Kentucky Midterm House Race: 6th Congressional District Issues
STEVE INSKEEP, HOST:
I'm Steve Inskeep with a live audience at Broomwagon Bikes and Coffee in Lexington, Ky. Folks, would you take a moment to thank our hosts here?
INSKEEP: We are amid hanging bikes and bike parts and a sign for WUKY, our member station here in Lexington. We are in the 6th Congressional District, where a tightly contested race will help decide control of the House. President Trump campaigns in the district this weekend. And those who will be in the audience include Alan Halsey, editor of a rural newspaper called the Swift Creek Courier.
ALAN HALSEY: I was actually a Trump voter. I was. And I may vote for him again. I'm going to Richmond to see him this weekend.
INSKEEP: Oh, are you really?
HALSEY: Maybe I won't get shot.
INSKEEP: He leans conservative, though he also says he prefers divided government, checks and balances, which makes his congressional vote tricky. This is a time of political ferment in Kentucky. Teachers staged protests this year against a Republican governor's effort to cut teacher pensions. And those waving signs in the state Capitol included Audrey Long (ph).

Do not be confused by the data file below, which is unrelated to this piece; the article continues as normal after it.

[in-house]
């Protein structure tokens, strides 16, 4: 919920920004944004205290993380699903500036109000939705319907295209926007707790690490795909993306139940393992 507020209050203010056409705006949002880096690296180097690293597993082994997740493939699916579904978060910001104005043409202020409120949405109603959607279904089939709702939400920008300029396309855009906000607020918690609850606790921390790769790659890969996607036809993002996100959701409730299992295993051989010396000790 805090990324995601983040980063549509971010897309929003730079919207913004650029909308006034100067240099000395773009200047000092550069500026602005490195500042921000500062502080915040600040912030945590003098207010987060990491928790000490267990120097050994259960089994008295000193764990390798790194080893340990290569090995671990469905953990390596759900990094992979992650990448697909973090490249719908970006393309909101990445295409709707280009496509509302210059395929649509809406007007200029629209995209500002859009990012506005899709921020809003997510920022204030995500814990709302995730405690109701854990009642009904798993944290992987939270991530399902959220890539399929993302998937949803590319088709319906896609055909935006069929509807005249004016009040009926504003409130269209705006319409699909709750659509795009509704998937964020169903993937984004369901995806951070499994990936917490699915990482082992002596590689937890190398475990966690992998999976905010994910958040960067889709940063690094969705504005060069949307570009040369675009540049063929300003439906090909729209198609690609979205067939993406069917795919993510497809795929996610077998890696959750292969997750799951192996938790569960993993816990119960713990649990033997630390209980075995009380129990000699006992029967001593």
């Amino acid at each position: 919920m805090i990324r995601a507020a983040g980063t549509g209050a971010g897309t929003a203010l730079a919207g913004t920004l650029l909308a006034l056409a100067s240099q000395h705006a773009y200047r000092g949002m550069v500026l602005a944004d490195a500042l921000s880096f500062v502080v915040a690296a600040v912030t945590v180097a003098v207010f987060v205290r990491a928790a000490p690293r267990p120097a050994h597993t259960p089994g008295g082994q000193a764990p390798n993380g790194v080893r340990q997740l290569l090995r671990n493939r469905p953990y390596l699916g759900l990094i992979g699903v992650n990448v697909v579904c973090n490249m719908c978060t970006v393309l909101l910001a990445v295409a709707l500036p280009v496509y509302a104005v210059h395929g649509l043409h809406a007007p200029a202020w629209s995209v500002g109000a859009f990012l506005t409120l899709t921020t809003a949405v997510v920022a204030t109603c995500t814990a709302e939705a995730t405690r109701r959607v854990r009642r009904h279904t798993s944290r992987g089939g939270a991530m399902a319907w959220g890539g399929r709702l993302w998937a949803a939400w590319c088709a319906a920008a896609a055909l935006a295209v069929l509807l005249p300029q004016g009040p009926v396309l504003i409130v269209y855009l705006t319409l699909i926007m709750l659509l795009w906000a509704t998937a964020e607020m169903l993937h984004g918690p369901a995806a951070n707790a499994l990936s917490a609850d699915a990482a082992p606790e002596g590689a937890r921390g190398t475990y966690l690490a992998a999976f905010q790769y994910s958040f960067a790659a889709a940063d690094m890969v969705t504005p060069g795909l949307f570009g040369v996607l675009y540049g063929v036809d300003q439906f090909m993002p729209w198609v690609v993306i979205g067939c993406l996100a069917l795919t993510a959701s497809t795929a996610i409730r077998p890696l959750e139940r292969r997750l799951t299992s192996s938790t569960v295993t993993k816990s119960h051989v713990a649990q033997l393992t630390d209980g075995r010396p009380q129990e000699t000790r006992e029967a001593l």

Did those protests cause some teachers to become more politically active than they would've been?
AUDREY LONG: Oh, heck yes. Oh, heck yes. If I remember correctly, it's more teachers running for state office this year than ever before.
INSKEEP: Those are some of the voters we've been meeting. And now we'll talk over what we have found with Emily Beaulieu, a political scientist at the University of Kentucky, and Al Cross, journalism professor at the same university. Good morning, guys.
AL CROSS: Morning.
EMILY BEAULIEU: Good morning.
INSKEEP: Thanks for joining us early. Al Cross, how hard-fought is this district between Andy Barr, the incumbent, and Amy McGrath, the Democrat?
CROSS: It couldn't be any harder fought. I mean, this is almost like a Senate race in terms of the money that's being spent, the stakes that both parties see in it. It's just one for the books.